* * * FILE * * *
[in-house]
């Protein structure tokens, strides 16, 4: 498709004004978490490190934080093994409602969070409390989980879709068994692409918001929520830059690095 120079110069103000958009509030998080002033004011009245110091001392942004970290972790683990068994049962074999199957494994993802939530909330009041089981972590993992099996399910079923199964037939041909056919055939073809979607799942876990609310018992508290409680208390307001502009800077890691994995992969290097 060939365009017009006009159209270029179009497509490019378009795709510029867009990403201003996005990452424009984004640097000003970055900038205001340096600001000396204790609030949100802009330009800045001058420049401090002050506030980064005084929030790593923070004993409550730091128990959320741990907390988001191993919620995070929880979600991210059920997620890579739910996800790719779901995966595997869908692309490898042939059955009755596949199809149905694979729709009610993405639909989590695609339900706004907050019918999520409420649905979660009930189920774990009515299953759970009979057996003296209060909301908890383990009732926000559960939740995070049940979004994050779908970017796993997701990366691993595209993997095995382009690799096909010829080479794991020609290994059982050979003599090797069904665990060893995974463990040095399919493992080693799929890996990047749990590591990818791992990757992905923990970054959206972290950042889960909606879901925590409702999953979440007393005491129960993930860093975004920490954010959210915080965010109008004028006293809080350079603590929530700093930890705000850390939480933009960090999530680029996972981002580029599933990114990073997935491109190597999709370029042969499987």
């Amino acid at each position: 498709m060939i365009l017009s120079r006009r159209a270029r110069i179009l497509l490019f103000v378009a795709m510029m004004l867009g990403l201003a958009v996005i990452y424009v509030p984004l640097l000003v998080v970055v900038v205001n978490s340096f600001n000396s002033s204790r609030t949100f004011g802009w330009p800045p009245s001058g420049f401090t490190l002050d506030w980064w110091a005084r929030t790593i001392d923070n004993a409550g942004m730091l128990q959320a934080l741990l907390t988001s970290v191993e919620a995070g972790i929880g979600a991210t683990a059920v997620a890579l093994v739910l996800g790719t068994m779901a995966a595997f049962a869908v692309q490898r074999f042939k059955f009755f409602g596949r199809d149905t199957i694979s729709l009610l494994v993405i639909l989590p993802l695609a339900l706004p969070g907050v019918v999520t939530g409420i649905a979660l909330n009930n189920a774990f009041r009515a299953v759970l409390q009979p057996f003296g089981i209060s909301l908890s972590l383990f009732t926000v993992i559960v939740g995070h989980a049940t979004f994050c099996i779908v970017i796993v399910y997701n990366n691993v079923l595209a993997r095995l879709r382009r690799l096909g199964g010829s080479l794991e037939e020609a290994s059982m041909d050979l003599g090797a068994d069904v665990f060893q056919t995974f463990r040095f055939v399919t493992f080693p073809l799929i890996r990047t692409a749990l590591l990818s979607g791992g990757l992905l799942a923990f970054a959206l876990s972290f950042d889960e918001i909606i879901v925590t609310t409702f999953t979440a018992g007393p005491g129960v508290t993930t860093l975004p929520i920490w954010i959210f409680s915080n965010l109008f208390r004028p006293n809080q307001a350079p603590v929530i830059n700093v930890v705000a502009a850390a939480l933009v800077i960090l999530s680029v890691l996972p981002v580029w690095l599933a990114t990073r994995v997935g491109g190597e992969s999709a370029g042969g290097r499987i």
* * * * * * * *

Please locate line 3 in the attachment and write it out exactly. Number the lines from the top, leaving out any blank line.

């Amino acid at each position: 498709m060939i365009l017009s120079r006009r159209a270029r110069i179009l497509l490019f103000v378009a795709m510029m004004l867009g990403l201003a958009v996005i990452y424009v509030p984004l640097l000003v998080v970055v900038v205001n978490s340096f600001n000396s002033s204790r609030t949100f004011g802009w330009p800045p009245s001058g420049f401090t490190l002050d506030w980064w110091a005084r929030t790593i001392d923070n004993a409550g942004m730091l128990q959320a934080l741990l907390t988001s970290v191993e919620a995070g972790i929880g979600a991210t683990a059920v997620a890579l093994v739910l996800g790719t068994m779901a995966a595997f049962a869908v692309q490898r074999f042939k059955f009755f409602g596949r199809d149905t199957i694979s729709l009610l494994v993405i639909l989590p993802l695609a339900l706004p969070g907050v019918v999520t939530g409420i649905a979660l909330n009930n189920a774990f009041r009515a299953v759970l409390q009979p057996f003296g089981i209060s909301l908890s972590l383990f009732t926000v993992i559960v939740g995070h989980a049940t979004f994050c099996i779908v970017i796993v399910y997701n990366n691993v079923l595209a993997r095995l879709r382009r690799l096909g199964g010829s080479l794991e037939e020609a290994s059982m041909d050979l003599g090797a068994d069904v665990f060893q056919t995974f463990r040095f055939v399919t493992f080693p073809l799929i890996r990047t692409a749990l590591l990818s979607g791992g990757l992905l799942a923990f970054a959206l876990s972290f950042d889960e918001i909606i879901v925590t609310t409702f999953t979440a018992g007393p005491g129960v508290t993930t860093l975004p929520i920490w954010i959210f409680s915080n965010l109008f208390r004028p006293n809080q307001a350079p603590v929530i830059n700093v930890v705000a502009a850390a939480l933009v800077i960090l999530s680029v890691l996972p981002v580029w690095l599933a990114t990073r994995v997935g491109g190597e992969s999709a370029g042969g290097r499987i």